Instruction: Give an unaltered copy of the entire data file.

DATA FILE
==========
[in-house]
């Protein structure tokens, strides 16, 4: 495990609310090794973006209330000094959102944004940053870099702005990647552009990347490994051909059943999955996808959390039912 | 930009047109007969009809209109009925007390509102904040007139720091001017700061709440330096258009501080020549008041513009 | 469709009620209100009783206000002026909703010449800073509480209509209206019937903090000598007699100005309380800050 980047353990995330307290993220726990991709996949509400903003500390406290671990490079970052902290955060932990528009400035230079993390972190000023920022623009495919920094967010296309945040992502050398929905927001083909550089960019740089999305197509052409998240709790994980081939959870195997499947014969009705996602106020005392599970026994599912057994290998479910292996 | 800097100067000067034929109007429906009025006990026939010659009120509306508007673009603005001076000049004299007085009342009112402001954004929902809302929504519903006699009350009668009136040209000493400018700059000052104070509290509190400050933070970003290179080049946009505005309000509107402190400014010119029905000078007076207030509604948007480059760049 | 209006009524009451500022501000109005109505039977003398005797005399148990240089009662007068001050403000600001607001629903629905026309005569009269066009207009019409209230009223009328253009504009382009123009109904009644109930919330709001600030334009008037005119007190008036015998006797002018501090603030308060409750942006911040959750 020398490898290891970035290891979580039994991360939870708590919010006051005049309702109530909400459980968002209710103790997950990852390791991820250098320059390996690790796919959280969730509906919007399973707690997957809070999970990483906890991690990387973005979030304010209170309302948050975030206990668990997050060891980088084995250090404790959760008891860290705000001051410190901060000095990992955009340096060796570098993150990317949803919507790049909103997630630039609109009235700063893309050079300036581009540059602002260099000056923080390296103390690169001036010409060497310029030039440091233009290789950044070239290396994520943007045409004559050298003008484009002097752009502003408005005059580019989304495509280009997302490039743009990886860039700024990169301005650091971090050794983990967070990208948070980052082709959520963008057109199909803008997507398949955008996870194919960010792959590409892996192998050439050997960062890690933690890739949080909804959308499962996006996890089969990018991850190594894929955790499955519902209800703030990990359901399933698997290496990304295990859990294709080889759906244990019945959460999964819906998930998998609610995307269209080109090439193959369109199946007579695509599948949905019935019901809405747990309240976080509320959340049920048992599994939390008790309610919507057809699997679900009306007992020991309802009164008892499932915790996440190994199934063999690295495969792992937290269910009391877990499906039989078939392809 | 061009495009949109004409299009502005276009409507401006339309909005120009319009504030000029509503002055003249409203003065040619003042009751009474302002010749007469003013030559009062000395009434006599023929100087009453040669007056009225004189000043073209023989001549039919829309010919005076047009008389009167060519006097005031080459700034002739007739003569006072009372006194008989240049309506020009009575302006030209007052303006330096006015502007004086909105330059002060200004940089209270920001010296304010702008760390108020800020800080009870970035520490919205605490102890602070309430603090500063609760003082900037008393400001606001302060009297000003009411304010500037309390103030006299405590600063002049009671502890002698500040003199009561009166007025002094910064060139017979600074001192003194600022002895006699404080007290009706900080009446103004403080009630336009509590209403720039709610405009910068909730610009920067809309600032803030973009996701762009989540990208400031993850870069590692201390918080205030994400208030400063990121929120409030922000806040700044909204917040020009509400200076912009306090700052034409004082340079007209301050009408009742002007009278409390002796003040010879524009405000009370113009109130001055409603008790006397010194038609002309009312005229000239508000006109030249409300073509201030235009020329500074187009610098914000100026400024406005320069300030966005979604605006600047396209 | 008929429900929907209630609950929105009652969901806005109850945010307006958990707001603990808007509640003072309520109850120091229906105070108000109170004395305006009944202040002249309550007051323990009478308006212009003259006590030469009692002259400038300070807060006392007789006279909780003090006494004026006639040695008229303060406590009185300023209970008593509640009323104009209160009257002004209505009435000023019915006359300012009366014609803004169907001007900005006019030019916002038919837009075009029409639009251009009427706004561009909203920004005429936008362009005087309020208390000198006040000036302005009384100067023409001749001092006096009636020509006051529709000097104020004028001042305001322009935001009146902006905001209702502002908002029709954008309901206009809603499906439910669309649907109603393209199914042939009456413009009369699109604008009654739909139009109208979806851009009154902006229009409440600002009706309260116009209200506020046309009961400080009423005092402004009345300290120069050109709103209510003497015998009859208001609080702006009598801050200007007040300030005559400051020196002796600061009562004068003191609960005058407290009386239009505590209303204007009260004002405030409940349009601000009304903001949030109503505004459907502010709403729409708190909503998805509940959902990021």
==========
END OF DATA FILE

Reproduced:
[in-house]
């Protein structure tokens, strides 16, 4: 495990609310090794973006209330000094959102944004940053870099702005990647552009990347490994051909059943999955996808959390039912 | 930009047109007969009809209109009925007390509102904040007139720091001017700061709440330096258009501080020549008041513009 | 469709009620209100009783206000002026909703010449800073509480209509209206019937903090000598007699100005309380800050 980047353990995330307290993220726990991709996949509400903003500390406290671990490079970052902290955060932990528009400035230079993390972190000023920022623009495919920094967010296309945040992502050398929905927001083909550089960019740089999305197509052409998240709790994980081939959870195997499947014969009705996602106020005392599970026994599912057994290998479910292996 | 800097100067000067034929109007429906009025006990026939010659009120509306508007673009603005001076000049004299007085009342009112402001954004929902809302929504519903006699009350009668009136040209000493400018700059000052104070509290509190400050933070970003290179080049946009505005309000509107402190400014010119029905000078007076207030509604948007480059760049 | 209006009524009451500022501000109005109505039977003398005797005399148990240089009662007068001050403000600001607001629903629905026309005569009269066009207009019409209230009223009328253009504009382009123009109904009644109930919330709001600030334009008037005119007190008036015998006797002018501090603030308060409750942006911040959750 020398490898290891970035290891979580039994991360939870708590919010006051005049309702109530909400459980968002209710103790997950990852390791991820250098320059390996690790796919959280969730509906919007399973707690997957809070999970990483906890991690990387973005979030304010209170309302948050975030206990668990997050060891980088084995250090404790959760008891860290705000001051410190901060000095990992955009340096060796570098993150990317949803919507790049909103997630630039609109009235700063893309050079300036581009540059602002260099000056923080390296103390690169001036010409060497310029030039440091233009290789950044070239290396994520943007045409004559050298003008484009002097752009502003408005005059580019989304495509280009997302490039743009990886860039700024990169301005650091971090050794983990967070990208948070980052082709959520963008057109199909803008997507398949955008996870194919960010792959590409892996192998050439050997960062890690933690890739949080909804959308499962996006996890089969990018991850190594894929955790499955519902209800703030990990359901399933698997290496990304295990859990294709080889759906244990019945959460999964819906998930998998609610995307269209080109090439193959369109199946007579695509599948949905019935019901809405747990309240976080509320959340049920048992599994939390008790309610919507057809699997679900009306007992020991309802009164008892499932915790996440190994199934063999690295495969792992937290269910009391877990499906039989078939392809 | 061009495009949109004409299009502005276009409507401006339309909005120009319009504030000029509503002055003249409203003065040619003042009751009474302002010749007469003013030559009062000395009434006599023929100087009453040669007056009225004189000043073209023989001549039919829309010919005076047009008389009167060519006097005031080459700034002739007739003569006072009372006194008989240049309506020009009575302006030209007052303006330096006015502007004086909105330059002060200004940089209270920001010296304010702008760390108020800020800080009870970035520490919205605490102890602070309430603090500063609760003082900037008393400001606001302060009297000003009411304010500037309390103030006299405590600063002049009671502890002698500040003199009561009166007025002094910064060139017979600074001192003194600022002895006699404080007290009706900080009446103004403080009630336009509590209403720039709610405009910068909730610009920067809309600032803030973009996701762009989540990208400031993850870069590692201390918080205030994400208030400063990121929120409030922000806040700044909204917040020009509400200076912009306090700052034409004082340079007209301050009408009742002007009278409390002796003040010879524009405000009370113009109130001055409603008790006397010194038609002309009312005229000239508000006109030249409300073509201030235009020329500074187009610098914000100026400024406005320069300030966005979604605006600047396209 | 008929429900929907209630609950929105009652969901806005109850945010307006958990707001603990808007509640003072309520109850120091229906105070108000109170004395305006009944202040002249309550007051323990009478308006212009003259006590030469009692002259400038300070807060006392007789006279909780003090006494004026006639040695008229303060406590009185300023209970008593509640009323104009209160009257002004209505009435000023019915006359300012009366014609803004169907001007900005006019030019916002038919837009075009029409639009251009009427706004561009909203920004005429936008362009005087309020208390000198006040000036302005009384100067023409001749001092006096009636020509006051529709000097104020004028001042305001322009935001009146902006905001209702502002908002029709954008309901206009809603499906439910669309649907109603393209199914042939009456413009009369699109604008009654739909139009109208979806851009009154902006229009409440600002009706309260116009209200506020046309009961400080009423005092402004009345300290120069050109709103209510003497015998009859208001609080702006009598801050200007007040300030005559400051020196002796600061009562004068003191609960005058407290009386239009505590209303204007009260004002405030409940349009601000009304903001949030109503505004459907502010709403729409708190909503998805509940959902990021």